Already a staunch advocate of “asset centric” investments, Index Ventures has put more money where its mouth is and brought GlaxoSmithKline and Johnson & Johnson on board for a new €150m ($198m) life science fund, to further test this model of venture capital investing.
While big pharma’s place in the world of venture capital has been established for some time now through various corporate funds, the structure of this vehicle is certainly unique – the two drug giants will contribute half of the financing, and act in an advisory capacity with no special rights over any investment. Kevin Johnson, partner at Index, said the aim was to improve on the asset centric model, in particular helping to pick projects with the most commercial potential.
Mr Johnson said the fund took shape from existing relationships with Glaxo and J&J, with all parties keen to develop a way to improve R&D productivity. It is essentially a standard venture capital fund but with two dominant limited partners, who normally remain anonymous.
Index retains control over investment decisions and will be able to tap the resources of the pharma companies through a scientific advisory board on which Glaxo’s head of R&D Moncef Slaoui and J&J’s head of pharmaceuticals, Paul Stoffels, will sit.
The fund will only make life science investments – an uncommon strategy these days where many VCs have diversified into medical technology and beyond – and the bulk of the projects will be asset centric, Mr Johnson said.
“We’ve learned a lot in the course of doing several asset centric companies, what to do and what not to do, and we’re getting better at doing it, but how do we get even better? This is the next level,” he said.
“The idea is we will be better informed when we make decisions on what companies and what compounds to progress, and how we progress them. Whether a company goes public or stays private, you expect to see late stage molecules in the hands of big companies, so really this is helping us to devise programmes that pass the test of what will be picked up.”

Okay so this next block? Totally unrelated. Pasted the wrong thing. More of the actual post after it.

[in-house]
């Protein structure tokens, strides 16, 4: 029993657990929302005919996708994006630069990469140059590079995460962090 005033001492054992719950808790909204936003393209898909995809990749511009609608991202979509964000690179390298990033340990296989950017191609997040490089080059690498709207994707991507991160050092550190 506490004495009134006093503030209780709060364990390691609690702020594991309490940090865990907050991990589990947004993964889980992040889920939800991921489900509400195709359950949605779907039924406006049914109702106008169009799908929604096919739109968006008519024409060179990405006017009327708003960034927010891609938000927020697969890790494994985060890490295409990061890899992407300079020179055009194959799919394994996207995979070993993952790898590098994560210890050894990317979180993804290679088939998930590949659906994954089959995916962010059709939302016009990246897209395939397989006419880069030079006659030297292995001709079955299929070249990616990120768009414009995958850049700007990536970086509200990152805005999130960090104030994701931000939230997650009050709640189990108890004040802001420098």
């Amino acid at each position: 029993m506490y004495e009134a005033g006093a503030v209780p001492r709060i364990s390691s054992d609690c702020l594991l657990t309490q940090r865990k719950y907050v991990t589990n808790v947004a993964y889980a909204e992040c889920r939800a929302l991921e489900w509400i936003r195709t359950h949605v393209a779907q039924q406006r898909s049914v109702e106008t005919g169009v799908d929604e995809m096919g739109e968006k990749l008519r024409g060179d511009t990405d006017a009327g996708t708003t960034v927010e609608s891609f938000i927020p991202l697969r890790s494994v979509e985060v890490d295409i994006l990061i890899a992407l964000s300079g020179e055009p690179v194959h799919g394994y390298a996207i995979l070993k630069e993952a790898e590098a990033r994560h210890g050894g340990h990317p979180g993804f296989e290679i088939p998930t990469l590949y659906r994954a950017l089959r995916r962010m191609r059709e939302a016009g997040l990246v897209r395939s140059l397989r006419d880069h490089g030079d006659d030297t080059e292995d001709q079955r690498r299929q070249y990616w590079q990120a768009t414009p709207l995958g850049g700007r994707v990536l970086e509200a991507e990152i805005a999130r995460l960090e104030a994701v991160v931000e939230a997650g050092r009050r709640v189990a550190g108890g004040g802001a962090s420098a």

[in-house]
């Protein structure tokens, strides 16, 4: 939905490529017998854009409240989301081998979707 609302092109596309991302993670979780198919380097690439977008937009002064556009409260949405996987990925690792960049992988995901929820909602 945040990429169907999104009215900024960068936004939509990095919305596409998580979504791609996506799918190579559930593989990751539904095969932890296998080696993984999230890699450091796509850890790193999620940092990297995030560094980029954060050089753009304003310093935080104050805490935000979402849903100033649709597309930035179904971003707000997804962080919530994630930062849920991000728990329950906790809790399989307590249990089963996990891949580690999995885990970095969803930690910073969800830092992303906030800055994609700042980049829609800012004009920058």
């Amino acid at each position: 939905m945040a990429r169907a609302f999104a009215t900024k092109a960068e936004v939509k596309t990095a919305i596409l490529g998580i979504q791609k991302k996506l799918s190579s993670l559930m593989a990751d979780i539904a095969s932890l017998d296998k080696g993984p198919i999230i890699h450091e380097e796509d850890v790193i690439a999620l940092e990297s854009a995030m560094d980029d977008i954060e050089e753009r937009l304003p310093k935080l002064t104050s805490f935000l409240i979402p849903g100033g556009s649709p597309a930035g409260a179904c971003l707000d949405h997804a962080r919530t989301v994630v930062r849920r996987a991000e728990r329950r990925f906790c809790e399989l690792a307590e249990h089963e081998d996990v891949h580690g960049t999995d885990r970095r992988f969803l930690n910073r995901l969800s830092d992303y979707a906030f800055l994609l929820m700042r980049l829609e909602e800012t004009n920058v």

Index is not alone in pursuing the asset centric model but it has certainly adopted it with more gusto that most. By directing funds at one molecule and building a company focused solely on its progress through clinical trials and, normally, into the hands of a bigger partner, the venture firm argues new medicines can be developed in a much more capital efficient way.
Developed as a response to dwindling returns on life science investments that prompted a flight from risk and a torrid time for early-stage companies seeking financing, Index also hopes that should the model prove successful investors can be tempted back into the sector.
Of course the real measure of the success of this model will be the exits – preferably in the shape of licensing deals or acquisitions – allowing investors to make a profit. So far these have been few and far between - Index’s biggest win to date has been the sale of PanGenetics’ anti-NGF antibody PG110 to Abbott Laboratories for $170m, which happened back in 2009 (PanGenetics cashes in on Abbott's early stage bet, November 13, 2009).
Many will want to see a clear rise in the rate of deals like this, before declaring this model a confirmed success. No doubt Index is also hoping for more triumphs like PanGenetics (EP Vantage Interview - Index awaiting further validation of asset centric model, March 16, 2011).
But as evidence is awaited, Mr Johnson remains convinced the model is viable, and hopes it can be improved upon with big pharma’s help.
“So far it’s been working well in terms of successful calls about when to go through phases [of clinical development]. Our success rate is good, better than industry average. The question is will this make us better - it should definitely make us more commercially relevant,” he said.